The New York man who is accused of planning to carry out a New Year’s Eve attack on a Rochester bar on behalf of the Islamic State terror group has had psychiatric problems since childhood, according to his family.
Federal authorities said Emanuel Lutchman, 25, had also been in trouble with the law since 2006 and converted to Islam while serving a five-year sentence for robbery.
Lutchman was charged with attempting to provide material support to IS. The FBI said he had pledged allegiance to IS leader Abu Bakr al-Baghdadi and wanted to leave the United States to live in the IS caliphate.
"The boy is impressionable,'' his father, Omar Lutchman, told NBC News. "First he was a Blood, then he was a Crip" — references to street gangs — "then he became a Muslim. He's easily manipulated.'"
The father and the suspect's grandmother, Beverley Carridice, told the network that Lutchman is married and has a 2-year-old son but has been having marital problems.
'We gotta do this'
Lutchman had a contact overseas who urged him to show his support for IS, according to court papers filed Thursday. The contact told him to plan an “operation” on New Year’s Eve to kill “1,000,000s of kuffar [nonbelievers].”
Court records said Lutchman armed himself with knives, a machete, duct tape, zip ties and ski masks. On a drive with an informer, Lutchman pointed out a restaurant/bar in Rochester that he later confirmed would be his target.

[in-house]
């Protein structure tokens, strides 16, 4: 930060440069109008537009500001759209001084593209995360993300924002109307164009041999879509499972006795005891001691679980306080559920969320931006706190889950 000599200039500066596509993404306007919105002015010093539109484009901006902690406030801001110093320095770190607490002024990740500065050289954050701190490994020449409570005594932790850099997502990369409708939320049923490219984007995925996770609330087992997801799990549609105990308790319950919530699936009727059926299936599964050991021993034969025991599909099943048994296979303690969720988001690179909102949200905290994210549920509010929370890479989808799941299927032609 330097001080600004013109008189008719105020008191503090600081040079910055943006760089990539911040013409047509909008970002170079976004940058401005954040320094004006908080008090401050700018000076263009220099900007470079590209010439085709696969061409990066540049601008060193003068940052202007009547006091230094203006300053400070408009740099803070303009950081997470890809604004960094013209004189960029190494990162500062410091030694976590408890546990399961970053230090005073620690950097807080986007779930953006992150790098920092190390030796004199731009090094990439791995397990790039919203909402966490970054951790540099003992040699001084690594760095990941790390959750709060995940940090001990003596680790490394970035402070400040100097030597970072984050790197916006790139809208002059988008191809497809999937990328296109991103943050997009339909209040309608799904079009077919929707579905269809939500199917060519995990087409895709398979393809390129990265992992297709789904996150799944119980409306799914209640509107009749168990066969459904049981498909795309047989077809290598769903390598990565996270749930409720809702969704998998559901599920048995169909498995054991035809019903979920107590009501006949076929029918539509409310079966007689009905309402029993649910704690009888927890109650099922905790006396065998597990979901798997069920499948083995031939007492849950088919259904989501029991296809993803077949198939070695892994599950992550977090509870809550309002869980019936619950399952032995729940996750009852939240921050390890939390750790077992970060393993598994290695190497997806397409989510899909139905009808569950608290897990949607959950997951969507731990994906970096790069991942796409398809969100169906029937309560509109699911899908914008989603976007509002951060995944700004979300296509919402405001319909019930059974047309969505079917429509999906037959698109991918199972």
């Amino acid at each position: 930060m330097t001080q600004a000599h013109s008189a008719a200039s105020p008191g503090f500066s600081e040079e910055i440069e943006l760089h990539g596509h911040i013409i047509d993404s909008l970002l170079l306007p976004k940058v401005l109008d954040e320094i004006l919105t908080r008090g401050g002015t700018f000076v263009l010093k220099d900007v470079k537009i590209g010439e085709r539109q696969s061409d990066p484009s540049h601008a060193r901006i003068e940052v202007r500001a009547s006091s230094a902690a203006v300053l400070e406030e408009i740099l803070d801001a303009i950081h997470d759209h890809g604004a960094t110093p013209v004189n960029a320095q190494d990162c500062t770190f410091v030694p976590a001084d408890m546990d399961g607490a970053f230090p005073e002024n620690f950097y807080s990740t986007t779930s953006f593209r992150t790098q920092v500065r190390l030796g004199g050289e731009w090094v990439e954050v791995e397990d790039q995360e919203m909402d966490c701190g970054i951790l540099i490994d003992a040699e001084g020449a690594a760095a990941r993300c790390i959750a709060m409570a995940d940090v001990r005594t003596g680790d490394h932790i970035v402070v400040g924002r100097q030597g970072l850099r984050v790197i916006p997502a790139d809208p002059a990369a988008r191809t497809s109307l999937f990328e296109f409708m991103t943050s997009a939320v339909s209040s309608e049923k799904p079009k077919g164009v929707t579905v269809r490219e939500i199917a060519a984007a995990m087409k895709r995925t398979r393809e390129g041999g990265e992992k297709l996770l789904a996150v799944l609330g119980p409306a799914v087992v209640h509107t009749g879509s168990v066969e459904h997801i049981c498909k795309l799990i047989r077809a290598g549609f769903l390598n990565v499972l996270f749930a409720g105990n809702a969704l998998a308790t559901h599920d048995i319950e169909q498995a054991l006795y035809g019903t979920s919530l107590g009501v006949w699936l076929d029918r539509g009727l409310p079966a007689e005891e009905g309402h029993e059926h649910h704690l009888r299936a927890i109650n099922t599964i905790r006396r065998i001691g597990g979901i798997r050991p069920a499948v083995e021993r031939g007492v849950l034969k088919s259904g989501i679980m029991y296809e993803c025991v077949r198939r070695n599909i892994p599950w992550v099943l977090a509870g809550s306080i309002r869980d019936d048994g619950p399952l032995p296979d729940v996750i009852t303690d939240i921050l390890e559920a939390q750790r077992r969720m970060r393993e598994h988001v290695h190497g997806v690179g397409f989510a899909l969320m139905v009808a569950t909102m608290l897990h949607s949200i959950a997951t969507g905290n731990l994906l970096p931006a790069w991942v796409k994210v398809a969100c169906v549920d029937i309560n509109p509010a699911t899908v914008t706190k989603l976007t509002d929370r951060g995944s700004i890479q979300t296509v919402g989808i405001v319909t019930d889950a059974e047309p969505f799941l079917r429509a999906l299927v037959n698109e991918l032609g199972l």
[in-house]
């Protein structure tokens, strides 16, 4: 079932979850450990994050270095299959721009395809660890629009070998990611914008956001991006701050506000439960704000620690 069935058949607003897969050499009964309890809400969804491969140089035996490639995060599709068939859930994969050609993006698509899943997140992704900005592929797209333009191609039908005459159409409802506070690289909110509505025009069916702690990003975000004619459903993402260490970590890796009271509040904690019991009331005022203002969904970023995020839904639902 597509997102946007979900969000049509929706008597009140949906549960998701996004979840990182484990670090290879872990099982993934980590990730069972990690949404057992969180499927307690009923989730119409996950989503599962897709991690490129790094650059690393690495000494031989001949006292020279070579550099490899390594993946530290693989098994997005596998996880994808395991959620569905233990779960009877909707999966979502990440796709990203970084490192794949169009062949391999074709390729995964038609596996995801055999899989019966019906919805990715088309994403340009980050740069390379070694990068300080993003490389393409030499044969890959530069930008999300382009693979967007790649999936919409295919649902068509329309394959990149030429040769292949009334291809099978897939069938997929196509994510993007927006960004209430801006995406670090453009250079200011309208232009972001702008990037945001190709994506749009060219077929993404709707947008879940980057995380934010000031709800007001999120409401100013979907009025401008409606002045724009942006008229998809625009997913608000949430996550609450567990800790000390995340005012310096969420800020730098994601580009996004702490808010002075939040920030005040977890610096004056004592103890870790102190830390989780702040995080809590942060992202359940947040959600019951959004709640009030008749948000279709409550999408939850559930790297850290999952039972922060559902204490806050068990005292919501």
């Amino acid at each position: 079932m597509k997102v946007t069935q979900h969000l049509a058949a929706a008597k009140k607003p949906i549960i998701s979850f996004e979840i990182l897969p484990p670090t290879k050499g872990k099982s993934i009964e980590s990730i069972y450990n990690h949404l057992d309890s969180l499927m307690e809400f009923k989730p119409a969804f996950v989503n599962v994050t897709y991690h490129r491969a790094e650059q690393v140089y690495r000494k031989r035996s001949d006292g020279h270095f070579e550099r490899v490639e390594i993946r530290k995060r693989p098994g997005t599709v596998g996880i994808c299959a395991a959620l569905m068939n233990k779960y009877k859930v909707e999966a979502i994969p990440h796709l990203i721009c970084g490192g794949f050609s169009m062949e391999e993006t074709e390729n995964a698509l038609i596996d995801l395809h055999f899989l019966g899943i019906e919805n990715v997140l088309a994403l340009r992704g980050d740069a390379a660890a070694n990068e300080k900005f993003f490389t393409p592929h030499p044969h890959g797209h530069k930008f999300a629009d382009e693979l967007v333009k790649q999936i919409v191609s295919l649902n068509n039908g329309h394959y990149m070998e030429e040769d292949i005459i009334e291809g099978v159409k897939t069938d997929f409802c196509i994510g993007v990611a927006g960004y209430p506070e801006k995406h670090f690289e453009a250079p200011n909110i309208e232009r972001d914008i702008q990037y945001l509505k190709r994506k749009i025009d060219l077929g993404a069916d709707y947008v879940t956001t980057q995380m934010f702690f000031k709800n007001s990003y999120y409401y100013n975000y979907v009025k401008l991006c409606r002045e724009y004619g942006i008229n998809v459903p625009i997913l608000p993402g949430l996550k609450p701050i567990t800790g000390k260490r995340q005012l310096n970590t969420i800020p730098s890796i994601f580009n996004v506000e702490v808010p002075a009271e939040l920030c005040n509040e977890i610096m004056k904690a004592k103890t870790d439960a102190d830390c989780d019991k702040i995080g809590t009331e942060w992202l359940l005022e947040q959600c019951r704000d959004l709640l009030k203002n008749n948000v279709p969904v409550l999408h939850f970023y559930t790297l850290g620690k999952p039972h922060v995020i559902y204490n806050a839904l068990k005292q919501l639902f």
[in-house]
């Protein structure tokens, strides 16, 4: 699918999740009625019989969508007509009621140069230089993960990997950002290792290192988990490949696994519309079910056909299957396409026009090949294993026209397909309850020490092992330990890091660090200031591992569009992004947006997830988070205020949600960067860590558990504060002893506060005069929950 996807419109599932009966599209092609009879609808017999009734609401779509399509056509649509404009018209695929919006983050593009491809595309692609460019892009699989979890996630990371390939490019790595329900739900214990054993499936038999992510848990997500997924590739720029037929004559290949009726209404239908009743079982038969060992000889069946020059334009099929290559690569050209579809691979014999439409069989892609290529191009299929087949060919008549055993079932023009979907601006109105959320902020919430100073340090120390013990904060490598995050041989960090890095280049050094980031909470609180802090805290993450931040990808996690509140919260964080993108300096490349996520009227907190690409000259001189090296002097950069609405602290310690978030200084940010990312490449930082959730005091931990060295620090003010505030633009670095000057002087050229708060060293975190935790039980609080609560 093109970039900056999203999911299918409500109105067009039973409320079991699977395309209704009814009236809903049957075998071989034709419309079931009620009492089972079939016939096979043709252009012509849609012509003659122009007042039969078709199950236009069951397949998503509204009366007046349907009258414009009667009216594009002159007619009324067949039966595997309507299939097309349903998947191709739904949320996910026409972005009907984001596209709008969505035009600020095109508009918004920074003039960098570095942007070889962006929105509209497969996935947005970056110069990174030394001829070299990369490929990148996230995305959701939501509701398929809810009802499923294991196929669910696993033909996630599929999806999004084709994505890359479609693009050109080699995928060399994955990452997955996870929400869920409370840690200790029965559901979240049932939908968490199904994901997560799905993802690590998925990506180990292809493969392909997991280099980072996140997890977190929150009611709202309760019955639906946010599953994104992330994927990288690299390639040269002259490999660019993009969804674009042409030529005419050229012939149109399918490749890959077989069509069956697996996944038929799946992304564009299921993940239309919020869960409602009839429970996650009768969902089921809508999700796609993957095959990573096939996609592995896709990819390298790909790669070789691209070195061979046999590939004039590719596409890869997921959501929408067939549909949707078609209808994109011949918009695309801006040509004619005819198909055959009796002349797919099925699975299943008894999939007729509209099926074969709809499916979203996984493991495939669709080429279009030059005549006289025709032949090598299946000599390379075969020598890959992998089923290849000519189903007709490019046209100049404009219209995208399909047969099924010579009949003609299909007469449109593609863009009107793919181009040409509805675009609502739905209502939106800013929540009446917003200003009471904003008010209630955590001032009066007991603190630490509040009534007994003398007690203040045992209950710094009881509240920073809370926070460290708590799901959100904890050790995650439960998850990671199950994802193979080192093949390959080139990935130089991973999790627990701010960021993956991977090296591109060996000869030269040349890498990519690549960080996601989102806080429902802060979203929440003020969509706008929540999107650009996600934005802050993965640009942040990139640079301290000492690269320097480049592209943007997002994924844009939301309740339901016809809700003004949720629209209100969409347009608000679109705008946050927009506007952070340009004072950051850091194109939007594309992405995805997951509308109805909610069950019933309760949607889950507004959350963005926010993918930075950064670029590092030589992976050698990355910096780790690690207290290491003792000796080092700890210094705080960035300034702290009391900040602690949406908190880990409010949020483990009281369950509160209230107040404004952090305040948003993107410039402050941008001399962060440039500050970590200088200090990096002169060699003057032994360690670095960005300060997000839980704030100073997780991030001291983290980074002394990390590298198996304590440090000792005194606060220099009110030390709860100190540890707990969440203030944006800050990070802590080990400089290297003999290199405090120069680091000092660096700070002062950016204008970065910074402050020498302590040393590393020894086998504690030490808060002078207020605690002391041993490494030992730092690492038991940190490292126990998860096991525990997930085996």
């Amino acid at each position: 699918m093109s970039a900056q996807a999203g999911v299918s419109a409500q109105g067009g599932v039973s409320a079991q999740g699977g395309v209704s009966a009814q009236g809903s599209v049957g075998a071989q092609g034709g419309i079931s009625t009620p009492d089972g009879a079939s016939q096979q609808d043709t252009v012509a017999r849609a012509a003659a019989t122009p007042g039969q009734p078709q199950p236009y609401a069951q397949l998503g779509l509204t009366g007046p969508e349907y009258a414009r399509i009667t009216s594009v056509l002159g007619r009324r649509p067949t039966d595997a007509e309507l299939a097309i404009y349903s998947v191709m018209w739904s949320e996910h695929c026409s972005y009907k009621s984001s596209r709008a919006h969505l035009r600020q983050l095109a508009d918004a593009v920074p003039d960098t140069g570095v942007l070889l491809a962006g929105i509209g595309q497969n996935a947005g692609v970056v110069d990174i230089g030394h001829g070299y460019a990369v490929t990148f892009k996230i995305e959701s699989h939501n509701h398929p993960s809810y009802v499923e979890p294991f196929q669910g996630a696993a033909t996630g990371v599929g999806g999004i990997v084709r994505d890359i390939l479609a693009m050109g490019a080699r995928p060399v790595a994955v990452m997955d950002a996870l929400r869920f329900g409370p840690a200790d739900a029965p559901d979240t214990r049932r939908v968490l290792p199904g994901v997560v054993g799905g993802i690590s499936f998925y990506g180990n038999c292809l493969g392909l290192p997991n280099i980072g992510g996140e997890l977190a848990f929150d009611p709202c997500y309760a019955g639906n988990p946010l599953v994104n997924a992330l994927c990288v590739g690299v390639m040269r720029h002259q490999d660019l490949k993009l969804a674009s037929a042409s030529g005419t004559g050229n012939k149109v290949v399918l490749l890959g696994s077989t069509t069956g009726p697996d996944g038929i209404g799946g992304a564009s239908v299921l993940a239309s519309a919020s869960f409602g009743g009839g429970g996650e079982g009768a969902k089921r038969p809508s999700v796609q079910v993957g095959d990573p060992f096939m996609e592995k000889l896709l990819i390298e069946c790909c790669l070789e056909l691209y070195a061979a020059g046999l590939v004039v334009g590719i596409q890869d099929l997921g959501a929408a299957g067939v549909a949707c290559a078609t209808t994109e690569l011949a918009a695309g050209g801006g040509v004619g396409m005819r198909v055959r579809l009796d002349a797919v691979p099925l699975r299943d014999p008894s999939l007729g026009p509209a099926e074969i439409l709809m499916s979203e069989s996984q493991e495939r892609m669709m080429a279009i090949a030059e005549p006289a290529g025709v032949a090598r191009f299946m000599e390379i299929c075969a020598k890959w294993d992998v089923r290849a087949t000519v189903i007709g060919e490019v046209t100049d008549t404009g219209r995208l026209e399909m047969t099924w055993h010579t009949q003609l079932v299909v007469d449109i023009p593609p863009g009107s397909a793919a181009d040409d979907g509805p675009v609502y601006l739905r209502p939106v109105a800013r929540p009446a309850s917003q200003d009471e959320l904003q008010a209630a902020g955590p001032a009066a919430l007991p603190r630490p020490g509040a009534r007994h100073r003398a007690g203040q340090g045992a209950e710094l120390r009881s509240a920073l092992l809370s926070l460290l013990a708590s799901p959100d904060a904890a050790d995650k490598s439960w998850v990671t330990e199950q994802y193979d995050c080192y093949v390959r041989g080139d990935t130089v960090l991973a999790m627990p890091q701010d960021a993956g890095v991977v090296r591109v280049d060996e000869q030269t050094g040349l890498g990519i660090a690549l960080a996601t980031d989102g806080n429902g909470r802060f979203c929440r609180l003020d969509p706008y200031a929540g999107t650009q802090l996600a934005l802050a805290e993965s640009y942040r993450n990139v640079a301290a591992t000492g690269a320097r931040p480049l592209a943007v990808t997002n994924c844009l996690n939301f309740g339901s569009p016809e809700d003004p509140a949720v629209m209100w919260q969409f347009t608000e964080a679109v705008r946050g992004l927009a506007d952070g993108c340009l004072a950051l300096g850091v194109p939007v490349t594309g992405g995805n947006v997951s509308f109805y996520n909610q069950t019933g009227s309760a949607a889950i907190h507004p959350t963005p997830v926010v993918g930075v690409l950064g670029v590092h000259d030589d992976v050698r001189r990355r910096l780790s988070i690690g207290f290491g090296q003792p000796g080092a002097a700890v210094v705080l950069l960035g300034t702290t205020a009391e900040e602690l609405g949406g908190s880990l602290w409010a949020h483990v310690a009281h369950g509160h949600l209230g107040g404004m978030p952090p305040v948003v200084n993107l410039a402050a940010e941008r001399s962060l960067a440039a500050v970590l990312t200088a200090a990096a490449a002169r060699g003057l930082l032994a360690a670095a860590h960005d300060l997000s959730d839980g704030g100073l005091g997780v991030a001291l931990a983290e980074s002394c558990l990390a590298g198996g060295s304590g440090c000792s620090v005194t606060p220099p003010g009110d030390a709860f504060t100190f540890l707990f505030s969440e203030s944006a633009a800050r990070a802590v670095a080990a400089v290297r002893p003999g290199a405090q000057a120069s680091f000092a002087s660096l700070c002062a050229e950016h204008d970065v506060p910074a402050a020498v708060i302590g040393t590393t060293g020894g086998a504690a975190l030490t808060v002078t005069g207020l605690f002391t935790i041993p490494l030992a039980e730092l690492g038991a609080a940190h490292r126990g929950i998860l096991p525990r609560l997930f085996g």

“It’s going to get real after this. It’s just you, me and the Lord. We gotta do this; we gotta do this precise. If we grab somebody, they can't live,” Lutchman is quoted in the criminal complaint as saying to the informant.
Assistant U.S. Attorney General John Carlin confirmed the alleged plan was to have been executed later Thursday, but said, “Thankfully, law enforcement was able to intervene and thwart Lutchman's deadly plans."
New York Governor Andrew Cuomo said in a statement, “The arrest of Emanuel Lutchman is an important reminder of the new normal of global terrorism.”
The Federal Bureau of Investigation's top agent in western New York state, Adam Cohen, said that while the alleged New Year's Eve plot was thwarted, the bureau "remains concerned about people overseas who use the Internet to inspire people in the United States to commit acts of violence where they live.”
News of the arrest followed reports from around the world that security precautions were tightened in many cities to protect New Year's celebrations. Rochester, which is in upstate New York, canceled its planned New Year's Eve fireworks celebration.